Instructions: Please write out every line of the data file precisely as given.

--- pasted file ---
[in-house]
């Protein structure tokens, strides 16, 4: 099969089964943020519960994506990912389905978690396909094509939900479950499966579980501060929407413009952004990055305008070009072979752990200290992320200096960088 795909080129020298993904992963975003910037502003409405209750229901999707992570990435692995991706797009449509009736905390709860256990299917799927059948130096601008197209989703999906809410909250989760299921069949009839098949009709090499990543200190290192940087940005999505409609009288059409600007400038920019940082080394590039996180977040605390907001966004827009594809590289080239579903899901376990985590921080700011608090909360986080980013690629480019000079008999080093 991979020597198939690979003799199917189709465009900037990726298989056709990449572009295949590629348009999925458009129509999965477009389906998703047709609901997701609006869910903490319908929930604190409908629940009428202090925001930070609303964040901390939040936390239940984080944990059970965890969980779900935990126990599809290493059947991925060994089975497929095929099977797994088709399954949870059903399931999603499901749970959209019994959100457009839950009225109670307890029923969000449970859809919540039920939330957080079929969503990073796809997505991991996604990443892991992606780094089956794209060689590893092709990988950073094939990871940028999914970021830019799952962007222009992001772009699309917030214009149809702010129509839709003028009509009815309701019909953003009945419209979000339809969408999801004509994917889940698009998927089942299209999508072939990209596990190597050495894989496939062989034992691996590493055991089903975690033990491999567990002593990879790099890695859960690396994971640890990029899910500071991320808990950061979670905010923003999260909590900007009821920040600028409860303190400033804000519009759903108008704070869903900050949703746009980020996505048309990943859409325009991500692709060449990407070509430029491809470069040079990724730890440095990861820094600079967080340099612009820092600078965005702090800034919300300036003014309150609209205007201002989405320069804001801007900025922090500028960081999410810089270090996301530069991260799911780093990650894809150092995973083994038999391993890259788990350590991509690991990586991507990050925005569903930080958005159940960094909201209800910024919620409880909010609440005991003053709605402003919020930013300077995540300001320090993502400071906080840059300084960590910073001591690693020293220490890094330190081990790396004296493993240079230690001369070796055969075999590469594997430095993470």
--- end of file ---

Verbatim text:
[in-house]
């Protein structure tokens, strides 16, 4: 099969089964943020519960994506990912389905978690396909094509939900479950499966579980501060929407413009952004990055305008070009072979752990200290992320200096960088 795909080129020298993904992963975003910037502003409405209750229901999707992570990435692995991706797009449509009736905390709860256990299917799927059948130096601008197209989703999906809410909250989760299921069949009839098949009709090499990543200190290192940087940005999505409609009288059409600007400038920019940082080394590039996180977040605390907001966004827009594809590289080239579903899901376990985590921080700011608090909360986080980013690629480019000079008999080093 991979020597198939690979003799199917189709465009900037990726298989056709990449572009295949590629348009999925458009129509999965477009389906998703047709609901997701609006869910903490319908929930604190409908629940009428202090925001930070609303964040901390939040936390239940984080944990059970965890969980779900935990126990599809290493059947991925060994089975497929095929099977797994088709399954949870059903399931999603499901749970959209019994959100457009839950009225109670307890029923969000449970859809919540039920939330957080079929969503990073796809997505991991996604990443892991992606780094089956794209060689590893092709990988950073094939990871940028999914970021830019799952962007222009992001772009699309917030214009149809702010129509839709003028009509009815309701019909953003009945419209979000339809969408999801004509994917889940698009998927089942299209999508072939990209596990190597050495894989496939062989034992691996590493055991089903975690033990491999567990002593990879790099890695859960690396994971640890990029899910500071991320808990950061979670905010923003999260909590900007009821920040600028409860303190400033804000519009759903108008704070869903900050949703746009980020996505048309990943859409325009991500692709060449990407070509430029491809470069040079990724730890440095990861820094600079967080340099612009820092600078965005702090800034919300300036003014309150609209205007201002989405320069804001801007900025922090500028960081999410810089270090996301530069991260799911780093990650894809150092995973083994038999391993890259788990350590991509690991990586991507990050925005569903930080958005159940960094909201209800910024919620409880909010609440005991003053709605402003919020930013300077995540300001320090993502400071906080840059300084960590910073001591690693020293220490890094330190081990790396004296493993240079230690001369070796055969075999590469594997430095993470």